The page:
Carolyn, Kelsey, Frank and I spent a weekend in the calm surroundings of Lake Bunyonyi. I took a little longer than expected to piece this post together as I have been a lot busier lately trying to sort out my life goals and plans. Is anyone else going through the same?
Trying to figure out how best to achieve your dreams without making compromises? Wondering whether you picked the right career and are doing enough to elevate to the next level? This is often why I’m grateful to have wonderful people in my life to get away with and reflect on these issues. This was originally meant to be a Girls weekend away with Rowena and Anita as well, but they couldn’t join this time.
My addiction to this lovely lake should be clear by now…read more about my first visit to Uganda’s Natural Splendor here
Lake Bunyonyi is in the south-west, north of Kabale district and is located at 1,962m above sea level.
It is about 25 km long and 7 km wide covering an area of 61 square kilometers.
We drove with Carolyn’s car, which was comfortable and managed the roads very well. Before we knew it, we got a ticket for speeding, which was unexpected since we weren’t going too fast and missed the blurry 50 limit sign. Sigh! We thankfully sorted it out with the officer and were back on the road. We got to Kabale and were able to find our destination after taking a boat to the peninsula.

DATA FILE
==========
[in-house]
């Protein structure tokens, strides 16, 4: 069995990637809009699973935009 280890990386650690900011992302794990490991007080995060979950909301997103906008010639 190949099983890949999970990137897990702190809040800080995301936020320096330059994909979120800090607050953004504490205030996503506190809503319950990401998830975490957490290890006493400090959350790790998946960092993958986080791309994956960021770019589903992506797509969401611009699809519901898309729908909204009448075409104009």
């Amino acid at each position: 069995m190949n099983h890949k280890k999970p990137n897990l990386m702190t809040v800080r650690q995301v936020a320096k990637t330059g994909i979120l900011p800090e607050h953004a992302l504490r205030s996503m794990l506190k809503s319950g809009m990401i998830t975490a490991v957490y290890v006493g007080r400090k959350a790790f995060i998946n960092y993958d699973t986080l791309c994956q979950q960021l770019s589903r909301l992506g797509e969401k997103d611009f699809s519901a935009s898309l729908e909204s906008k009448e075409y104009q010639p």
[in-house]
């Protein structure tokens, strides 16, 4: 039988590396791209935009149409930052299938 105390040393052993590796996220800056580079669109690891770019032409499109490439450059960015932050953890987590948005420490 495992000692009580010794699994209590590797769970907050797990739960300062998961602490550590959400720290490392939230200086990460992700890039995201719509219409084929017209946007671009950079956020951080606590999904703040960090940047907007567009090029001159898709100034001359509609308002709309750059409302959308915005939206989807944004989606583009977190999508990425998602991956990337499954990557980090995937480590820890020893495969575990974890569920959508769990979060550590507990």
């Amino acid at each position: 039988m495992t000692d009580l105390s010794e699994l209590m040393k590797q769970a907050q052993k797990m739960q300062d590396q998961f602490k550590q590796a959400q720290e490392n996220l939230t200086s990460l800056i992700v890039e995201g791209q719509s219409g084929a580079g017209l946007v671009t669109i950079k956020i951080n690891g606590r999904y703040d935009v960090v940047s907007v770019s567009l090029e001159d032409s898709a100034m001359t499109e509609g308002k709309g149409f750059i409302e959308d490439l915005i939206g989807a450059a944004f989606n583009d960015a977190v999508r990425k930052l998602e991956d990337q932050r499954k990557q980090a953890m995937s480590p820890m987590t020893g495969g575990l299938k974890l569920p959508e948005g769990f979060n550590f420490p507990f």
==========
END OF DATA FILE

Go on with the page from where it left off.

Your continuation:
We went hiking on one of the mornings, with our guide Bright. Being here just has a way of helping you appreciate the beauty of this place, with the locals that have done an excellent job with cultivating the land.
My most memorable moments from here include having the little children spot us from miles away and come down to greet us with such sheer joy! Maybe it was more for the visitors than me, but it was interesting to see how their faces lit up…
We also learned that the children during their holidays wake up early to go and dig and plant the food, so it is ready for their parents to sell by the time a new term starts. I heard that this the views from Lake Bunyonyi are similar to those in some parts in Peru. Can anyone that has been to both confirm this? *adds Peru to Wander-wishlist*
After the hike, we got intimate with the lake by taking a canoe out and testing our skills. Some of us had a hard time and ended up going in circles for a few minutes until we figured out the rhythm…or rather let Frank do it.
On Sunday morning, we woke up to the sound of the Banyankole and Bagyiga drummers singing praises at church from a distance on the other side of hill.